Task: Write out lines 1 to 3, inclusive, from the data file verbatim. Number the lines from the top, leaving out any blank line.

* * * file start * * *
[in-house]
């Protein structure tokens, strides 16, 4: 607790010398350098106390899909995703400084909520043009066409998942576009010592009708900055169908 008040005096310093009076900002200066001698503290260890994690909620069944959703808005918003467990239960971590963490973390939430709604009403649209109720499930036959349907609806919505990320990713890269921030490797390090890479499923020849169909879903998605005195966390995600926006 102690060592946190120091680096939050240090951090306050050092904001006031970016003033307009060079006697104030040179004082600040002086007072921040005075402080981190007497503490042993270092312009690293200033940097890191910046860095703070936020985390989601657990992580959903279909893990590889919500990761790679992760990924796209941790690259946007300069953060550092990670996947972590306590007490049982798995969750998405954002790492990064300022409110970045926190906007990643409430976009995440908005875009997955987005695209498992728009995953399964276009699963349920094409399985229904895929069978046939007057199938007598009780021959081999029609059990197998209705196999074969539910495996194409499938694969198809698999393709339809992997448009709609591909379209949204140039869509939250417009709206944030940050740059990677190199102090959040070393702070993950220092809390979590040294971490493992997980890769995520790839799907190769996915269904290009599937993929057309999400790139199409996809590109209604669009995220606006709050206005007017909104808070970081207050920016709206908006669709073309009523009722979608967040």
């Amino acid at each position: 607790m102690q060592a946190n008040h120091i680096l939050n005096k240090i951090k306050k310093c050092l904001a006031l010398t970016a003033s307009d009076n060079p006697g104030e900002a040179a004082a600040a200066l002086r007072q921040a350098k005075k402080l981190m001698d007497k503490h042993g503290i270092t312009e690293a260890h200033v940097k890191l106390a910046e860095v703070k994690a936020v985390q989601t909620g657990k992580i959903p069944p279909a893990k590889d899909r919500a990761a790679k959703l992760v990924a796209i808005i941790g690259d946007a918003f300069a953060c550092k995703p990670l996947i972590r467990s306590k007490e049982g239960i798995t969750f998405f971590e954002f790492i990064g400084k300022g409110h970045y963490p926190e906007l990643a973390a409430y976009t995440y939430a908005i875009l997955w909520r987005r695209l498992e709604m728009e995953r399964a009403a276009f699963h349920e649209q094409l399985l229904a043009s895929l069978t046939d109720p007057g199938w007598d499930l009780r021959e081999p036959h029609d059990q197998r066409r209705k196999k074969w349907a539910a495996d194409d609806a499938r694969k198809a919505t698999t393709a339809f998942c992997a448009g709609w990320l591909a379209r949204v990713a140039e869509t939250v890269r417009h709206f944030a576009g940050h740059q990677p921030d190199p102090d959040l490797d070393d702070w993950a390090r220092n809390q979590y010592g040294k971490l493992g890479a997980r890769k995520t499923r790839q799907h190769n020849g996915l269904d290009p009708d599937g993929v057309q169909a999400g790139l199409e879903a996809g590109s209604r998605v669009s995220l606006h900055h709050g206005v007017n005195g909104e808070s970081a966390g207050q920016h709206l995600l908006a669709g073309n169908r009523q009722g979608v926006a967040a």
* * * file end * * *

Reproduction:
[in-house]
């Protein structure tokens, strides 16, 4: 607790010398350098106390899909995703400084909520043009066409998942576009010592009708900055169908 008040005096310093009076900002200066001698503290260890994690909620069944959703808005918003467990239960971590963490973390939430709604009403649209109720499930036959349907609806919505990320990713890269921030490797390090890479499923020849169909879903998605005195966390995600926006 102690060592946190120091680096939050240090951090306050050092904001006031970016003033307009060079006697104030040179004082600040002086007072921040005075402080981190007497503490042993270092312009690293200033940097890191910046860095703070936020985390989601657990992580959903279909893990590889919500990761790679992760990924796209941790690259946007300069953060550092990670996947972590306590007490049982798995969750998405954002790492990064300022409110970045926190906007990643409430976009995440908005875009997955987005695209498992728009995953399964276009699963349920094409399985229904895929069978046939007057199938007598009780021959081999029609059990197998209705196999074969539910495996194409499938694969198809698999393709339809992997448009709609591909379209949204140039869509939250417009709206944030940050740059990677190199102090959040070393702070993950220092809390979590040294971490493992997980890769995520790839799907190769996915269904290009599937993929057309999400790139199409996809590109209604669009995220606006709050206005007017909104808070970081207050920016709206908006669709073309009523009722979608967040």
């Amino acid at each position: 607790m102690q060592a946190n008040h120091i680096l939050n005096k240090i951090k306050k310093c050092l904001a006031l010398t970016a003033s307009d009076n060079p006697g104030e900002a040179a004082a600040a200066l002086r007072q921040a350098k005075k402080l981190m001698d007497k503490h042993g503290i270092t312009e690293a260890h200033v940097k890191l106390a910046e860095v703070k994690a936020v985390q989601t909620g657990k992580i959903p069944p279909a893990k590889d899909r919500a990761a790679k959703l992760v990924a796209i808005i941790g690259d946007a918003f300069a953060c550092k995703p990670l996947i972590r467990s306590k007490e049982g239960i798995t969750f998405f971590e954002f790492i990064g400084k300022g409110h970045y963490p926190e906007l990643a973390a409430y976009t995440y939430a908005i875009l997955w909520r987005r695209l498992e709604m728009e995953r399964a009403a276009f699963h349920e649209q094409l399985l229904a043009s895929l069978t046939d109720p007057g199938w007598d499930l009780r021959e081999p036959h029609d059990q197998r066409r209705k196999k074969w349907a539910a495996d194409d609806a499938r694969k198809a919505t698999t393709a339809f998942c992997a448009g709609w990320l591909a379209r949204v990713a140039e869509t939250v890269r417009h709206f944030a576009g940050h740059q990677p921030d190199p102090d959040l490797d070393d702070w993950a390090r220092n809390q979590y010592g040294k971490l493992g890479a997980r890769k995520t499923r790839q799907h190769n020849g996915l269904d290009p009708d599937g993929v057309q169909a999400g790139l199409e879903a996809g590109s209604r998605v669009s995220l606006h900055h709050g206005v007017n005195g909104e808070s970081a966390g207050q920016h709206l995600l908006a669709g073309n169908r009523q009722g979608v926006a967040a």